Art crimes are a threat to our cultural identity. Investigate famous cases alongside experts and learn what techniques are used to uncover fakes, forgeries, and thefts.
From the looting of antiquities to Nazi theft to the seizure of paintings right off museum walls, the world of art crime is as fascinating as it is diverse. Millions of dollars as well as reputations of premier art institutions and experts are on the line in this high-stakes arena. Have you ever wondered how fakes enter the market? What methods are used to determine whether a work is authentic or a forgery? How are suspected art crimes investigated? How and when are works restituted to their rightful owners? What are the most provocative and notorious instances of art theft and forgery?
This exciting course asks these questions and more. Using case studies of the most notorious art crimes of the past two centuries, students will be introduced to the basic legal and ethical issues specific to the art market. Students will learn the basic techniques for spotting forgeries from the people who investigate them for a living at auction houses and galleries. Ever wonder how one man in a garage could forge works by famous artists, such as Mark Rothko and Jackson Pollock, then sell them to gallerists who would later resell them for upwards of $80 million? Or how two unarmed men posing as police officers could steal 13 famous artworks valued at nearly $500 million right off the walls of the Isabella Stewart Gardner Museum in Boston—and never be caught? Students will look in depth at the captivating case of Gustav Klimt’s Adele Bloch-Bauer I (now hanging in New York’s Neue Galerie), at the Nazi theft of the painting and the restitution to its rightful heir—a case that was profiled in the 2015 film The Woman in Gold. Students will have the opportunity to study these fascinating cases and more.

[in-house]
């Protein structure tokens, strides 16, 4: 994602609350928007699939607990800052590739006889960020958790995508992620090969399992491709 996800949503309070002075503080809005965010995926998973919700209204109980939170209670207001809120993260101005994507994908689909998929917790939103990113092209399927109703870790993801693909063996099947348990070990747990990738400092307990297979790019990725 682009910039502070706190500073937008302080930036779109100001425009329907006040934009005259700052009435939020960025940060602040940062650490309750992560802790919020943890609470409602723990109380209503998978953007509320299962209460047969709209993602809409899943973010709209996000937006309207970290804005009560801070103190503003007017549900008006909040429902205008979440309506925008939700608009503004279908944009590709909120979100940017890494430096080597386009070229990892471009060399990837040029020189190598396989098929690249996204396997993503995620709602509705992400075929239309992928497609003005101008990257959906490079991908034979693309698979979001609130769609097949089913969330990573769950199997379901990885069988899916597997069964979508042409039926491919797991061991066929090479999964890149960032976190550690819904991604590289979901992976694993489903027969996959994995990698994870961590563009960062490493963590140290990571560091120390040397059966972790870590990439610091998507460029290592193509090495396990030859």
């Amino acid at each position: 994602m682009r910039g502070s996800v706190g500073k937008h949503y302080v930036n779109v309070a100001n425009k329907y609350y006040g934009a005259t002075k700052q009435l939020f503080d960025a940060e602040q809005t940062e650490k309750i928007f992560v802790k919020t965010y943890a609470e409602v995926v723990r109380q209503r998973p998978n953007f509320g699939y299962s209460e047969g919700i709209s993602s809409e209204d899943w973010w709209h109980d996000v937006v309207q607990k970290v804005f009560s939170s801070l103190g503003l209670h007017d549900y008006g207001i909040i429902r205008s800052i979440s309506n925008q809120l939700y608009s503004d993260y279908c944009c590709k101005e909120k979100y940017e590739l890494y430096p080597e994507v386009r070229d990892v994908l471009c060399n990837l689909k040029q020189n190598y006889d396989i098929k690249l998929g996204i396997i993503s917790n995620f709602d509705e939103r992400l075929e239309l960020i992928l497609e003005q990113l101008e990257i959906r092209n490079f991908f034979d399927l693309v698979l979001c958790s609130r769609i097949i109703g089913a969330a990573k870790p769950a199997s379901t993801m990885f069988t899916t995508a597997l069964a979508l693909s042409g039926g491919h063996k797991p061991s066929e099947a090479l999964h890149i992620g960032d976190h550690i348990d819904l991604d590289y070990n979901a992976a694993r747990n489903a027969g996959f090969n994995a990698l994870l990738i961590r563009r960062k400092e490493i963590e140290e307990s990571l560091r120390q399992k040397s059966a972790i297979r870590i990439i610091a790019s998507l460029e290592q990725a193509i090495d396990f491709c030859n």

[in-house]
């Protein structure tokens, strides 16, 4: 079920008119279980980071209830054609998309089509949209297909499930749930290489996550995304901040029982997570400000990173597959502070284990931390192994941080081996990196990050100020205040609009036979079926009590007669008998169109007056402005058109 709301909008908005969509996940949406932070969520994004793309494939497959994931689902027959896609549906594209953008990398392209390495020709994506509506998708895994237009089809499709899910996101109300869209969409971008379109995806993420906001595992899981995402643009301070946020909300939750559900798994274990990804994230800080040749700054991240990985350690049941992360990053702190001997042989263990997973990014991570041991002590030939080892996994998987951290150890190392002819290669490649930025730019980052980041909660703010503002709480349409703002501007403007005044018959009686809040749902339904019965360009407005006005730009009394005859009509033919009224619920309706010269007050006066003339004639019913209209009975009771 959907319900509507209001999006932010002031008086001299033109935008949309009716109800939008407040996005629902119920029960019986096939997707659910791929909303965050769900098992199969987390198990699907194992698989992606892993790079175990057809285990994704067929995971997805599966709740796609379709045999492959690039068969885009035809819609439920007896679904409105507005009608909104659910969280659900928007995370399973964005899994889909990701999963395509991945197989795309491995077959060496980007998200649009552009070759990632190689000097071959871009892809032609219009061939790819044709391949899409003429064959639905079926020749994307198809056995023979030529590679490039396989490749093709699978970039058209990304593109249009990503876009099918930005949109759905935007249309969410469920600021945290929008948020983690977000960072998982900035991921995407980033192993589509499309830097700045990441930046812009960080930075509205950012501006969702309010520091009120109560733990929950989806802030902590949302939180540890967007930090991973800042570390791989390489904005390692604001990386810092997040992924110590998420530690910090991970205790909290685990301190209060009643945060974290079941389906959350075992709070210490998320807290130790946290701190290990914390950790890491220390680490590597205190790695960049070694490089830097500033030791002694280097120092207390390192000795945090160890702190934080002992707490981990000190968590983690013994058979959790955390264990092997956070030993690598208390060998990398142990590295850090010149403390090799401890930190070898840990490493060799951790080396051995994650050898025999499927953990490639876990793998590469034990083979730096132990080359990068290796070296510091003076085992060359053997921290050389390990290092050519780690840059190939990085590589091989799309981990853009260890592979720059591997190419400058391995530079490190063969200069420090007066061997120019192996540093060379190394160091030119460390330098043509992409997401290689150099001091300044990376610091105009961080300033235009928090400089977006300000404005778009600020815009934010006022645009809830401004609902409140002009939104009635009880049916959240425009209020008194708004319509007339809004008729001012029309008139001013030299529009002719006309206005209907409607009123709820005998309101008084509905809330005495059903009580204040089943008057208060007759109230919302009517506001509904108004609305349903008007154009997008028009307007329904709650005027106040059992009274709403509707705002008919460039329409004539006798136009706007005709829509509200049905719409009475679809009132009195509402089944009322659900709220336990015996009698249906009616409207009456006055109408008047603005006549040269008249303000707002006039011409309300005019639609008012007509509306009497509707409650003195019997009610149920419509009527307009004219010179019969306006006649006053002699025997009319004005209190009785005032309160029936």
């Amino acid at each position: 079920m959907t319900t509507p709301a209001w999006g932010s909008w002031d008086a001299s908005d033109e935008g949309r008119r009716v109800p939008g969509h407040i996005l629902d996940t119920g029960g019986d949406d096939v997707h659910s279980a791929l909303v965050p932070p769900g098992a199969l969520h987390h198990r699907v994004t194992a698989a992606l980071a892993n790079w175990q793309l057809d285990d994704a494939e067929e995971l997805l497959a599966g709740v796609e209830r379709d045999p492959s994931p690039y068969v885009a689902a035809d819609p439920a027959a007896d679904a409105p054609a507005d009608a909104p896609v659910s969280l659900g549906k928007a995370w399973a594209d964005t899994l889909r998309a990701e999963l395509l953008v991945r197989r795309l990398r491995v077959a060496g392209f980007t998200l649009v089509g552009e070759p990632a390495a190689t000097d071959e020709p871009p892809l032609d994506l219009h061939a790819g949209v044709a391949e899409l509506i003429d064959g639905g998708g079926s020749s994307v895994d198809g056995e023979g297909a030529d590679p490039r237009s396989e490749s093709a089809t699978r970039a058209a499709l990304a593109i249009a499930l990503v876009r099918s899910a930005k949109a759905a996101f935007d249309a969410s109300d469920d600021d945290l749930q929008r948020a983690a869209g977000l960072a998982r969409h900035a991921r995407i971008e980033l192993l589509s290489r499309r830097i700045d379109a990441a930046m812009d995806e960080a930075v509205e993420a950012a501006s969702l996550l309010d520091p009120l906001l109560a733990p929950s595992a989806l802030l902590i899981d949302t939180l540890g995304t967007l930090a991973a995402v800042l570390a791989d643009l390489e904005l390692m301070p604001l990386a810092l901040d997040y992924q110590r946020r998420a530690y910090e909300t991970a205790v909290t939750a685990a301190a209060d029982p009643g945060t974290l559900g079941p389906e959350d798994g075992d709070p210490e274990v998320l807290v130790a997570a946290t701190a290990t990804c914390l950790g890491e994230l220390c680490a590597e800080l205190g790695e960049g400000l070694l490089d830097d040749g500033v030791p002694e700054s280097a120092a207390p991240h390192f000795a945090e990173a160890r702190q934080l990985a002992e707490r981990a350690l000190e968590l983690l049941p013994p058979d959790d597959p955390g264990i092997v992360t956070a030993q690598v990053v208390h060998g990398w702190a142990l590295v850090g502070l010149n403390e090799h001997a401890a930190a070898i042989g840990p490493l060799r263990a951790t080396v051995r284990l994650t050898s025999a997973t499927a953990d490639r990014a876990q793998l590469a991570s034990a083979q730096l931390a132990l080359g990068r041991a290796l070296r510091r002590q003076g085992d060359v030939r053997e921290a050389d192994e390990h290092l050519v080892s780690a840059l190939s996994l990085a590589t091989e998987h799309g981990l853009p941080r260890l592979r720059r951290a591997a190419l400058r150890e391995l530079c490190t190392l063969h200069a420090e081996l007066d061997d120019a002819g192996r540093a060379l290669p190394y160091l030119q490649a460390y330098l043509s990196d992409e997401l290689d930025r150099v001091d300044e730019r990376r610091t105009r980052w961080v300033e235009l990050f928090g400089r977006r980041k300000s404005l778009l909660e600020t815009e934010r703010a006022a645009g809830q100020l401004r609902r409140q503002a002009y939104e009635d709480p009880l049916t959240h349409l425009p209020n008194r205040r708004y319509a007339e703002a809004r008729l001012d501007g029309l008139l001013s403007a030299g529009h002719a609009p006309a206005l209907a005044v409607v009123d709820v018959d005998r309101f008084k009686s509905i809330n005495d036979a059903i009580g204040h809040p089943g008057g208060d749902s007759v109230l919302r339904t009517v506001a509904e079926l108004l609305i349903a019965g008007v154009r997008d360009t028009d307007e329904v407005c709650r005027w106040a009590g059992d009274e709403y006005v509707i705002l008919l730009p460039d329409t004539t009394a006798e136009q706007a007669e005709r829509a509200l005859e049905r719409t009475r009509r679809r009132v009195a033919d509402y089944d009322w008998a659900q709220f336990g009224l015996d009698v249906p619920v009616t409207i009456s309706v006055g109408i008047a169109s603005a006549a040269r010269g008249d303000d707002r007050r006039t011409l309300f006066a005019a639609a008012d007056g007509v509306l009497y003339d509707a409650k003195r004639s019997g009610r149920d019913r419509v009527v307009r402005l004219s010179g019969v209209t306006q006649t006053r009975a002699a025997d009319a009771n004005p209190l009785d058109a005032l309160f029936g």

Visits will include a combination of trips to museums, galleries, auction houses, and other art institutions and businesses that have or can be affected by art crimes.
In the past, site visits have included:
- Sotheby’s auction house
- The Klimt portraits in The Neue Galerie
- The Old Masters collection of The Metropolitan Museum of Art
- The headquarters of the AXA Art Insurance Agency
- Arcis, a high-tech art storage facility
- Columbia University’s art museum
Students will hear first-hand about how to spot a fake, how art criminals were able to pull off their crimes, how these crimes are prevented, how cases are litigated, and more.
In the past, guest speakers have included:
- Speakers from the Art Crime Unit of the F.B.I.
- Art Lawyers
- Forensic scientists
- Auction house experts
- Art insurers & handlers
Materials Fee: $195
Please note: This information is subject to change at any time at the discretion of Sotheby’s Institute of Art-New York.